Hurricane Sandy bangs US presidential race

Filed in Politics, United States by on October 31, 2012 0 Comments

While the Obama-Romney match heats up, hurricane Sandy is disrupting.

Two major tracking polls – the Gallup poll and the Investor’s Business Daily/TIPP survey – suspended operations as the gigantic storm swept across much of the US Northeast. Pollsters cannot perform their job while millions of households in the region lose power and become unreachable by phone. But data available have messages to get across.

Republican Mitt Romney retains a narrow edge, so narrow that it falls within the margin of error of the enterprise. The RealClearPolitics rolling average of major polls, as of Monday afternoon, had Mr. Romney leading President Obama by one percentage point, for instance, 47.7 percent to 46.7 percent. The Huffington Post statistical model, which combines state and local presidential polls, in contrast showed Romney up by a mere two-tenths of a percentage point, 47.4 percent to 47.2 percent. Both these measures have been generally stable over the past week.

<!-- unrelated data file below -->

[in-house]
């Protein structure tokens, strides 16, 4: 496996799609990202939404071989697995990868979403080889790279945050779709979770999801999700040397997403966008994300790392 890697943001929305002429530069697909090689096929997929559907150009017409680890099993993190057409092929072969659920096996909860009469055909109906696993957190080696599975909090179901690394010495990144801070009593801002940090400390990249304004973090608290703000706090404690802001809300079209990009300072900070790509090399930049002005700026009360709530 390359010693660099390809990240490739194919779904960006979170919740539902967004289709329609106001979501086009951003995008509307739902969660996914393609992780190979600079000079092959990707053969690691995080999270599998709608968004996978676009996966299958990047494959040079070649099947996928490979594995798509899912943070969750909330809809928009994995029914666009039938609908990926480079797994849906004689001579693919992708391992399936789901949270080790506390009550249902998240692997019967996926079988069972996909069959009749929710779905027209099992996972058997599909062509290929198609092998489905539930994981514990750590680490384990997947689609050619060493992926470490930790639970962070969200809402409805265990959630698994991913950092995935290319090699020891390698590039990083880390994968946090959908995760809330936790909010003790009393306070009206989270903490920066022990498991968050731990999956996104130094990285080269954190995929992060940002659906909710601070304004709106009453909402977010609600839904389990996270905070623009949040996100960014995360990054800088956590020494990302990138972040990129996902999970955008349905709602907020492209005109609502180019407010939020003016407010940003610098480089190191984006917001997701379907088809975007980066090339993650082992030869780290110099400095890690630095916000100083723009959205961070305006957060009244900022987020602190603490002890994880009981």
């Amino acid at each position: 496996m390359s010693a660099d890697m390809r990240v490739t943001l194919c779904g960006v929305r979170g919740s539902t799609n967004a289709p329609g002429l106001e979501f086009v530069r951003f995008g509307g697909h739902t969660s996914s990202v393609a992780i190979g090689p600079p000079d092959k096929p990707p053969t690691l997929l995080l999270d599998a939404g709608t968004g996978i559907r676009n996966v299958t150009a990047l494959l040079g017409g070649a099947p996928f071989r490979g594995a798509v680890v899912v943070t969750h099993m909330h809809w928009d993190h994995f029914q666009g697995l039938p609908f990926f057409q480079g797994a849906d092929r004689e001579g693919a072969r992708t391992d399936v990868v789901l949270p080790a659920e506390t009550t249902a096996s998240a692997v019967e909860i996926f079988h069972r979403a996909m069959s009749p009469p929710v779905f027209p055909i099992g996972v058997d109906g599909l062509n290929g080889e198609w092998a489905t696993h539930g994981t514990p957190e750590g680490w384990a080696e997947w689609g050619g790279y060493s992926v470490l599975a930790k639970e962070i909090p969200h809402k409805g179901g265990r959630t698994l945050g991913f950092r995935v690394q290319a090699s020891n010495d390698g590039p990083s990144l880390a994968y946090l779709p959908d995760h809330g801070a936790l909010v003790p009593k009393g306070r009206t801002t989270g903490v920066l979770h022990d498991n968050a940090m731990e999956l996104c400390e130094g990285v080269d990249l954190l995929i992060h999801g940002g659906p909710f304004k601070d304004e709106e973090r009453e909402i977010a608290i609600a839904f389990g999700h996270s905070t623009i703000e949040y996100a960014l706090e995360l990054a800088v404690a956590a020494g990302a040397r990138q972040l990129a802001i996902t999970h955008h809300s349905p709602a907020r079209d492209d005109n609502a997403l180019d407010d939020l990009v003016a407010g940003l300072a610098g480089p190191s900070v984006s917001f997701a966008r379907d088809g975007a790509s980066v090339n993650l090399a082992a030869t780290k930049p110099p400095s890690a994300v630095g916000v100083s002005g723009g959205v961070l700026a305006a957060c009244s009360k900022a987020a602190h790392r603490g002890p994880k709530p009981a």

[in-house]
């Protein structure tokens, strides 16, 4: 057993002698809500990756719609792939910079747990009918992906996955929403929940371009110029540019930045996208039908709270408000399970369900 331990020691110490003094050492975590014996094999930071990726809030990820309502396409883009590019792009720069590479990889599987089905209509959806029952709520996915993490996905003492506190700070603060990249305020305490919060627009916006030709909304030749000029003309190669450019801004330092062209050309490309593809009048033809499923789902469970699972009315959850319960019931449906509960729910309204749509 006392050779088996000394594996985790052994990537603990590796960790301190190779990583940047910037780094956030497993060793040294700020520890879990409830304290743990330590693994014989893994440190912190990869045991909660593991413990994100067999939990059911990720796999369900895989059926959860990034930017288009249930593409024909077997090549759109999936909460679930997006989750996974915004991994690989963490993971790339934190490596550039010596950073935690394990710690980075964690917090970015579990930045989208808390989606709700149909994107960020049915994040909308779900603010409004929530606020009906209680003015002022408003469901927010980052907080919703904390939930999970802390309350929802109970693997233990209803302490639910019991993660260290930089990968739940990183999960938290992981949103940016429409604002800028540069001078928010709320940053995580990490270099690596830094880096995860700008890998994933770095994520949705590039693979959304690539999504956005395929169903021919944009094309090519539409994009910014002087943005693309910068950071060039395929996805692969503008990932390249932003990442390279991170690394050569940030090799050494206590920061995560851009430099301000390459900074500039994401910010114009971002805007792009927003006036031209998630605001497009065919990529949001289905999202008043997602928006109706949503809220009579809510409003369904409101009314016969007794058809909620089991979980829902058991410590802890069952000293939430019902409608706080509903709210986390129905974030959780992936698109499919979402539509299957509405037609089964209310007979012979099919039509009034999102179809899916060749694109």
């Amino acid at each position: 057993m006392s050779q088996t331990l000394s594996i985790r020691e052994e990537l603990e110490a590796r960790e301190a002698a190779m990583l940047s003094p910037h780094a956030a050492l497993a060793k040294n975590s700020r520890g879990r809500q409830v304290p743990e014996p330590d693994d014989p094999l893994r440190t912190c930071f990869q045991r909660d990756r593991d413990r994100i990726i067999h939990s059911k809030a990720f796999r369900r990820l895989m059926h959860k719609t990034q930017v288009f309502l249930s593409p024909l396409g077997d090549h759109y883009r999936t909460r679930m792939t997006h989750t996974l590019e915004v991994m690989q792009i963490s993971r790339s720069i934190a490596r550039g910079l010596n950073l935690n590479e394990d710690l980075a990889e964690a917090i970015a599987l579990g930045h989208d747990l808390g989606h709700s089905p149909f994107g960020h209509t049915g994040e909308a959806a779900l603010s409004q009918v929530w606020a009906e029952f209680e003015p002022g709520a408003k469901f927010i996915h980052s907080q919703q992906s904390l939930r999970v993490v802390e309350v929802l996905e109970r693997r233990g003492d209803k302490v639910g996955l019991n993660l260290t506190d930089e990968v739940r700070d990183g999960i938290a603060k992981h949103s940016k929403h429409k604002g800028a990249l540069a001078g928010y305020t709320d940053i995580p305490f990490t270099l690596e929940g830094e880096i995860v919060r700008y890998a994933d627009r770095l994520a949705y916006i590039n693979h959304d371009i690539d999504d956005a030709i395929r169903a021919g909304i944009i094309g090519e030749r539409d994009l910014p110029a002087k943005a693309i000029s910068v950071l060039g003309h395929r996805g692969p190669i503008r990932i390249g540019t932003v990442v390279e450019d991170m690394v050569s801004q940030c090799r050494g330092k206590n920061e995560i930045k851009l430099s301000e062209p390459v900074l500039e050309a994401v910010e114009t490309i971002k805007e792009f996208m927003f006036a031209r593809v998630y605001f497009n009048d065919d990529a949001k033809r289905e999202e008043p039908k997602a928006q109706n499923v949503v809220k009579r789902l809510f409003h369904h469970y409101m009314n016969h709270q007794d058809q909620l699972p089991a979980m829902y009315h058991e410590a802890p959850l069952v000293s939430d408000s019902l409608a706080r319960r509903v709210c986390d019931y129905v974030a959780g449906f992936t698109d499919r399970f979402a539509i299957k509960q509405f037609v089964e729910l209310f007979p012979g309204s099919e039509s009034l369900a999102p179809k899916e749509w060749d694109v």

Meanwhile, in the race to 270 Electoral College votes and actual victory, Obama appears to maintain the small lead he’s had for weeks, 277 to 206 of Romney. In addition, the “Now-cast” of New York Times polling analyst Nate Silver puts Obama as the favorite to win 299.8 electoral votes, given current state polls, with Romney’s corresponding number at 238.2

However, hurricane Sandy’s effects may in essence throw lots of noise into poll results that surveys might not reflect any movement one way or another until Election Day.

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